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Laboring in Maine

This slideshow contains 31 items
1
Corn factory workers, Alfred, 1892

Corn factory workers, Alfred, 1892

Item 9782 info
Sanford Historical Committee

Workers pose in front of a corn factory in Alfred in 1892.


2
Ayer, Houston and Co., Portland, ca. 1893

Ayer, Houston and Co., Portland, ca. 1893

Item 6026 info
Maine Historical Society

Young women working in the factory at the Ayer, Houston Company of Portland, manufacturer of hats.

On the back of this photograph is written, "Hatshop Portland Maine. Ayer-Houston Co., Commercial St. at S. Portland bridge. Pleasantdale & Browns Hill. Women walked to work over old R.R. Bridge to Turners Is. or took train at Evans St. R.R. Crossing. Aunt Nan [Deering?] with hat on needle. Nanna in circle."


3
Lincoln Mill workers

Lincoln Mill workers

Item 7247 info
Lewiston Public Library

One of Gridley Barrows' slides on which he had written "Lincoln Mill Workers." Lincoln Mill began production around the end of 1861.


4
Workers at Pejepscot Paper Company, Topsham, ca. 1900

Workers at Pejepscot Paper Company, Topsham, ca. 1900

Item 10570 info
Maine Historical Society

Two workers pose at the Pejepscot Paper Company mill on the Androscoggin River in Topsham in a photograph taken about 1900.

This is the debarking room. Pulp sticks were tumbled in the background until the bark was scraped off and the cleaned wood was sent to the Pulp Room where it was ground up, and then pumped to the Wet End of the Dryer Room where it started to resemble paper.


5
Women employees, Sanford Mills, circa 1910

Women employees, Sanford Mills, circa 1910

Item 9760 info
Sanford Historical Committee

Employees checking material at the Sanford Mills, circa 1910.


6
J.W. Brown Canning Factory, Hartford

J.W. Brown Canning Factory, Hartford

Item 4230 info
Maine Historical Society

The employees at the J.W. Brown Canning Factory in Hartford display products from the factory.


7
Shoe factory, Auburn, 1916

Shoe factory, Auburn, 1916

Item 6996 info
Lewiston Public Library

Three men working in a shoe factory, probably in Auburn in 1916. It may be Hollis-Cushman, which primarily produced white canvas shoes.


8
Portland Company employees, ca. 1917

Portland Company employees, ca. 1917

Item 5781 info
Maine Historical Society

Women in the packing room at the Portland Company with wooden boxes for 108 mm howitzer shell casings for the war effort during World War I. The casings were packed two in a box and shipped out in 1917-1918.


9
Eastern Manufacturing Company, Brewer,  ca. 1921

Eastern Manufacturing Company, Brewer, ca. 1921

Item 14603 info
City of Brewer

Women at the Eastern Manufacturing Company sorting the rags that will be used with the wood chips to make the pulp.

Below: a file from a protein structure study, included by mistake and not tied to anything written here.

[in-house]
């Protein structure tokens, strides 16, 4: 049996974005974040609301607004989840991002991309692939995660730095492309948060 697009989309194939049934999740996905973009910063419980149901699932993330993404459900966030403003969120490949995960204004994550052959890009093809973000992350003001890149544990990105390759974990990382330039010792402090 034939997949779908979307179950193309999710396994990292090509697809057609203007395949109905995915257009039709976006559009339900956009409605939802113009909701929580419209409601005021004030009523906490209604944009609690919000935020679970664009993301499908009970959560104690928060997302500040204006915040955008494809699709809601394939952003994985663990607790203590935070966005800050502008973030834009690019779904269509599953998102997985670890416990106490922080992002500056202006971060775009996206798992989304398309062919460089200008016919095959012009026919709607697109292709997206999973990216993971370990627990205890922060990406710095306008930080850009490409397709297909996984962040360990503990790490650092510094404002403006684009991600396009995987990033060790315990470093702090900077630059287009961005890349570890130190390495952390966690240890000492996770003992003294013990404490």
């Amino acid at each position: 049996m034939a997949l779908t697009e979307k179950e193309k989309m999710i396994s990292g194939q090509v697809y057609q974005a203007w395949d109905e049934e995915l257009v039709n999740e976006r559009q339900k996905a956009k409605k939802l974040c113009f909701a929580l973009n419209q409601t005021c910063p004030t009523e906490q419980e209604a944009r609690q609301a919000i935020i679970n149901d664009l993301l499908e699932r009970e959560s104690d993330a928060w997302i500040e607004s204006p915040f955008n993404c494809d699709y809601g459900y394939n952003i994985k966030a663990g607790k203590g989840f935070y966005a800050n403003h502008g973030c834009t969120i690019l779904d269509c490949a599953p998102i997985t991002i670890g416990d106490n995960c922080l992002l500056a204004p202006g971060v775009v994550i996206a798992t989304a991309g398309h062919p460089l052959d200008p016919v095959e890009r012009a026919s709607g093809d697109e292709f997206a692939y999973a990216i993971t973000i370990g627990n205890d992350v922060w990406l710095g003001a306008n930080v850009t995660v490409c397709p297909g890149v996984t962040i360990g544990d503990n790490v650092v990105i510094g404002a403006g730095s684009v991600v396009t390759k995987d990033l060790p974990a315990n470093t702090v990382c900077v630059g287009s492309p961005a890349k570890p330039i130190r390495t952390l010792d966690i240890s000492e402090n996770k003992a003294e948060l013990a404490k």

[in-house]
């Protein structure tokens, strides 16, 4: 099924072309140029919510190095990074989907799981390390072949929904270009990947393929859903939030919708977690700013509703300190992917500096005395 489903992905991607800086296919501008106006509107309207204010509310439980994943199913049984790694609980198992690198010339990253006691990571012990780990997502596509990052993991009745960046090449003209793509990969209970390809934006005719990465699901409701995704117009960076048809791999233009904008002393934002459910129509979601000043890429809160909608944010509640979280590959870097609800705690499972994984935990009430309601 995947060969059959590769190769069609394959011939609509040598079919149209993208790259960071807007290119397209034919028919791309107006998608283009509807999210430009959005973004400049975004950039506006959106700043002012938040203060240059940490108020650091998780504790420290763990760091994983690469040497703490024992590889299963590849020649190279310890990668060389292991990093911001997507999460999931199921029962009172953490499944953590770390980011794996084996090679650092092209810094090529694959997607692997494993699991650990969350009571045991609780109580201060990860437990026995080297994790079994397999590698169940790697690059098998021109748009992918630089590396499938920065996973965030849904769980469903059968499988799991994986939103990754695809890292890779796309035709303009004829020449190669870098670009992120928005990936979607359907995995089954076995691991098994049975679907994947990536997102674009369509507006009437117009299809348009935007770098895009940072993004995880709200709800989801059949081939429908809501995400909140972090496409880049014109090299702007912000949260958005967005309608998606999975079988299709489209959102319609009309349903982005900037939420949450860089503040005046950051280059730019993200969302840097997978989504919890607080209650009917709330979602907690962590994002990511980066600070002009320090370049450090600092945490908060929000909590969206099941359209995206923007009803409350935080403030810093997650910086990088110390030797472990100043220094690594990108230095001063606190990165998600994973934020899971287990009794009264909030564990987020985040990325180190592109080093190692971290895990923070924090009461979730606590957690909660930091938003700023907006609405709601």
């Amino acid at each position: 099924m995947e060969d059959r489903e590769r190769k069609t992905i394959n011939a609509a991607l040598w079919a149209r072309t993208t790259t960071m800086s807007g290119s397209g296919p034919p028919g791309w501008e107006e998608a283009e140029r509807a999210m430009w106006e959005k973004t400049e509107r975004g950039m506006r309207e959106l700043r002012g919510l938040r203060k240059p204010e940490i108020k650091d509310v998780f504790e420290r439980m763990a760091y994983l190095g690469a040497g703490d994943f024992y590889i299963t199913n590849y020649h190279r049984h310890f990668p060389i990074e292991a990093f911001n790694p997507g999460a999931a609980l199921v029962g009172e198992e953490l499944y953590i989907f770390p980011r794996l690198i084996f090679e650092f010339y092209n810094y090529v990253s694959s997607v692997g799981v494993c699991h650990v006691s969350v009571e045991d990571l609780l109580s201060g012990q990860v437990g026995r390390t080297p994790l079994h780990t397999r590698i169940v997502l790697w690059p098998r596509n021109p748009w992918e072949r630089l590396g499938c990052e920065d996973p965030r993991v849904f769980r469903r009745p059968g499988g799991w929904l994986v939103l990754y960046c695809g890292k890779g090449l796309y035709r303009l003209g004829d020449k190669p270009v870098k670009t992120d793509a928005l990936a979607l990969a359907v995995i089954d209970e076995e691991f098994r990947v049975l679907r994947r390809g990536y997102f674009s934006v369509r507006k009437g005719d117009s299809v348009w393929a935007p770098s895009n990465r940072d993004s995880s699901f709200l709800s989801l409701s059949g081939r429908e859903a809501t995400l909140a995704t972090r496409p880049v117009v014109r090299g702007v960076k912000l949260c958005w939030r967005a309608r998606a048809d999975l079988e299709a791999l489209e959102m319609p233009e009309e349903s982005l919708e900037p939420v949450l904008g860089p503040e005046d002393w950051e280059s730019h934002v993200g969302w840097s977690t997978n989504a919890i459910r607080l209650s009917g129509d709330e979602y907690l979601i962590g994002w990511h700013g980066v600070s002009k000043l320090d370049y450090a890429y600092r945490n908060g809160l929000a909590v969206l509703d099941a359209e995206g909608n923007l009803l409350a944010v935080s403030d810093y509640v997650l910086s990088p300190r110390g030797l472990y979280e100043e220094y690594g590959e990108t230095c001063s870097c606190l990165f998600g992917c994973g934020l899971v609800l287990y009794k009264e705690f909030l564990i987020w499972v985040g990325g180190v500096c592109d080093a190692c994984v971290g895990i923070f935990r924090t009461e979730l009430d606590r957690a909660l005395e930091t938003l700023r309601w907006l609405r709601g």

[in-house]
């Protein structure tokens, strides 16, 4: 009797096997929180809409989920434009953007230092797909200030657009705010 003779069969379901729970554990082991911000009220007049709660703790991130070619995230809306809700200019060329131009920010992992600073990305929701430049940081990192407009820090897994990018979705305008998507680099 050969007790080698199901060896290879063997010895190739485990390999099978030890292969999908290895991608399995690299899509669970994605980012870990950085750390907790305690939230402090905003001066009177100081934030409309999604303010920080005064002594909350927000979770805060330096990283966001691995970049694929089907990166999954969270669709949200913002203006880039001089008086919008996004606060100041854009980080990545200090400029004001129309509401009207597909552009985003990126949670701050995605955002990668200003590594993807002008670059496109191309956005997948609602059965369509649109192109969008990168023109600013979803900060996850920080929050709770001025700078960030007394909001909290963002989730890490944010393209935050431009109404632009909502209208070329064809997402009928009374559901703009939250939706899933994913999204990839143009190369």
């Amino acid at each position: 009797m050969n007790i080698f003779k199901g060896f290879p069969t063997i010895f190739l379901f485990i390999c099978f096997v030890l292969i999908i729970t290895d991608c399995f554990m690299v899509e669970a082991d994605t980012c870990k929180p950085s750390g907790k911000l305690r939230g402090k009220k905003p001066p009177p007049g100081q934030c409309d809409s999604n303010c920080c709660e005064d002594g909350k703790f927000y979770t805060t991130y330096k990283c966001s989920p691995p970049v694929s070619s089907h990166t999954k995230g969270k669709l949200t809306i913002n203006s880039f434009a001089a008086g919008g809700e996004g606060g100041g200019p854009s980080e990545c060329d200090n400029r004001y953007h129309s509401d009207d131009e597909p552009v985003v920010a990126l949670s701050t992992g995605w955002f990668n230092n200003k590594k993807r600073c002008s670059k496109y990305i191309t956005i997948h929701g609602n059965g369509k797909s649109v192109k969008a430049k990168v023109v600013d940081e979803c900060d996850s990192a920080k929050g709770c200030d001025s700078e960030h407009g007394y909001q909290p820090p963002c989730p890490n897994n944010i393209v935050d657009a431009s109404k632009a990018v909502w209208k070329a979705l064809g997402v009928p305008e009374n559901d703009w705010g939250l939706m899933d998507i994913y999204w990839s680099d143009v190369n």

10
Monson-Maine Slate Company mill

Monson-Maine Slate Company mill

Item 9182 info
Monson Historical Society

Inside of the slate company mill operation with several workers. Monson slate is considered to be a fine quality because of the black color.

It was used as the memorial stone for President John F. Kennedy and his two children. In August of 1994 the headstone was made of Monson slate for Jacqueline Kennedy Onassis.

St. Patrick's Cathedral in New York has a slate roof made from Monson slate.

The Monson-Maine Slate Co. was one of several quarries operating in Monson and this particular mill was located on Chapin Avenue. The building was sold to Moosehead Manufacturing Co. in 1947 and is currently used to manufacture furniture.


11
Barker, Eastern Manufacturing Company, Brewer, 1921

Barker, Eastern Manufacturing Company, Brewer, 1921

Item 14638 info
City of Brewer

The barker removes bark from logs, which then will be turned into wood chips as part of the paper-making process at the Eastern Manufacturing Company in Brewer.


12
Hauling potatoes, Caribou, ca. 1890

Hauling potatoes, Caribou, ca. 1890

Item 12269 info
Caribou Public Library

Group photograph of potato workers on a shipment of potatoes for the starch factory.


13
Husking shed, Lovell village, ca. 1890

Husking shed, Lovell village, ca. 1890

Item 6718 info
Lovell Historical Society

This is the husking shed, part of the Corn Shop, in Lovell Village, ca. 1890.

Owned and operated by James P. Baxter of Portland, this shop was located in the area behind the present-day Lovell Village garage. A hundred people were employed during the few weeks of canning season.

"The story is told that one year about 1917 Mr. Baxter flew into a rage at the sight of his tax bill, and swore that he would never process another can of corn in the Town of Lovell. He leased some land on the road to North Fryeburg and built a new cornshop of considerable size and value. When the lines were drawn, as they were periodically, he discovered that this, too, was in Lovell." Moore, Pauline W. Blueberries and Pusleyweed, the story of Lovell, Maine. Kennebunk, Me. : Star Press Inc., 1970. (82-3)


14
Nonesuch Farm crew, Scarborough, ca. 1900

Nonesuch Farm crew, Scarborough, ca. 1900

Item 5529 info
Maine Historical Society

The crew of the Nonesuch Farm in Scarborough, with Samuel D. Plummer on the left, with the pipe. The dog's name is Nimrod.


15
Loading Hay into the Cow Barn, Alfred

Loading Hay into the Cow Barn, Alfred

Item 6909 info
United Society of Shakers

At the Alfred Shaker Community are, left to right: Bill Eaton, driving oxen; Brother Stephen Gowen, on load; Brother Frank Butler (1833-1917), next to wagon.

Assisting the Brothers with the farm work at the Alfred community was Bill Eaton, a hired hand. As the number of Brethren decreased it became increasingly necessary to employ outside help.